Hello, my name is Beth Constantine and I am currently studying an undergraduate sports coaching degree at University. I have had 10 years of anxiety myself, but I slowly found it harder to cope with my anxiety when I was in my halls of residence at the University. I found that being away from home was a big challenge for me, but pushed forwards and managed to complete the year. My anxiety started to get worse due to Covid-19, but I found people who supported me and helped me to cope. I sometimes have panic attacks that come on suddenly with no reason. Most of the time when I feel anxious or have panic attacks is usually on a night time. I feel there are a lot of thoughts running around my mind to the point where I feel I cannot fall asleep on a night.
My tips for helping you to cope with your anxiety would be to take some deep breathes. I usually take 4 counts breathing in and then 4 counts breathing out and repeat that cycle until I start to feel calm. Another thing that has helped me is taking part in exercise. I take part in a lot of exercise, such as running, and this helps to give me a sense of accomplishment and pride in myself. I also like to write down how I am feeling. For example, I have a toy monster with a zip-up mouth and when ever I feel anxious, I write down my thoughts onto a post-it-note and then put it into the monsters mouth as if it was ‘eating’ my worries. Finally, I like to do yoga and listen to guided meditations on a night time. Both of these help me to feel calm and relaxed, allowing me to get to sleep on a night time.
My main message I would give to young people is to never give up and always be yourself. Although it might be hard at the time, you are never alone. There are always people out there who are supportive and there for you, no matter whether it is your parents or friends. I have a lot of great friends and family members who have helped me through the toughest times. Also, be there for other people because from my experience, helping other people helps me to cope with my own anxiety.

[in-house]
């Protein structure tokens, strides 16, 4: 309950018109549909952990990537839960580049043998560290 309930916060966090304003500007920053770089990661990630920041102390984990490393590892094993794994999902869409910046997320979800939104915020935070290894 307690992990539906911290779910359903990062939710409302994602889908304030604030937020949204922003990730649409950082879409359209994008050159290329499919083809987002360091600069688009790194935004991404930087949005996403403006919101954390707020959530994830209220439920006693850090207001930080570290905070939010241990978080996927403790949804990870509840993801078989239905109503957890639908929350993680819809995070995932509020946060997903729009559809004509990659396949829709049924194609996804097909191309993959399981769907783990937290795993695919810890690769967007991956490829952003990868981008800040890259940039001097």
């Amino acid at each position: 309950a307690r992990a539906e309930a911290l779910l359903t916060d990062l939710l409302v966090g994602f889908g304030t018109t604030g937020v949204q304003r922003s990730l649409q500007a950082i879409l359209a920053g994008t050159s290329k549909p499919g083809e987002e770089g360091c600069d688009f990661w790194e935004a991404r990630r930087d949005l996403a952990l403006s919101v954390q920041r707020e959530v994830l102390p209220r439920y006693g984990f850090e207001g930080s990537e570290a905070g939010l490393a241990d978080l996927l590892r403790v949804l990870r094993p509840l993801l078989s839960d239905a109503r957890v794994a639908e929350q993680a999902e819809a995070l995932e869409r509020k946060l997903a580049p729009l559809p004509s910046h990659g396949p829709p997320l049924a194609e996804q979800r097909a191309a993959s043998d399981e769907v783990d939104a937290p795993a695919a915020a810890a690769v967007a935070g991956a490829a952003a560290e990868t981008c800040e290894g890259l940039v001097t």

Finally, anxiety is not a weakness. For me, anxiety has helped me to be a better and stronger person. It has allowed me to overcome many challenges, which I never knew I could do. I want people to know that there is always light at the end of the tunnel, even if the road is long.
Hello my name is Bex Wainwright and I am 23 years old. I have had mental health difficulties since around the age of 8 years old. It started off mainly with Obsessive Compulsive Disorder and anxiety. These were the two issues that I struggled with when I was younger. Once I started secondary school things got worse. I was bullied and on top of the two mental health problems I already had I became very depressed. I was referred to Child and Adolescents Mental Health Service. I was in this service from the age of 14 to 18. I found the service very useful. I know that it can seem scary to reach out for help but they are there to help so it’s so important to let them and work with them.
When I reached the age of 18 I was discharged from CAMHS and moved to adult services. This transition can be so intimidating but it’s not as bad as it may seem. I was discharged from adult services after a while as I was doing really well. I was working and enjoying life.
However, Covid 19 had a massive impact on me. The lockdown meant I was not working which has always been a big distraction for me and my usual routine was gone. This sent me spiralling and I ended up spending two weeks in a mental health hospital. Here I was diagnosed with Borderline Personality Disorder and later on Cyclothymia too. Things are much better now. I have been working with the community mental health team and making really good progress.
My advice for anyone struggling would be to please reach out and tell someone. It could be a friend, a parent, a teacher or a relative a doctor or just someone you trust. The sooner you reach out the sooner you can get the help needed to start feeling better. I know how it feels to think that there is no way out and that you will never be happy but that is so not true and I am living proof of that. Things really do get better with the right support and help.
A few things I have found useful over the years and that I still use today are a self soothe box. This is a box that you put things in that make you happy and relaxed. For me that’s a candle, some bubble bath, some sensory things like play dough and some treats like chocolate. I also have found that writing a journal can be a really good outlet for how you are feeling especially if you don’t feel like talking to someone. Also to talk to the people you love as they can be such good support and really help you through the dark times. So to anyone who is struggling please reach out, talk to someone and stay strong.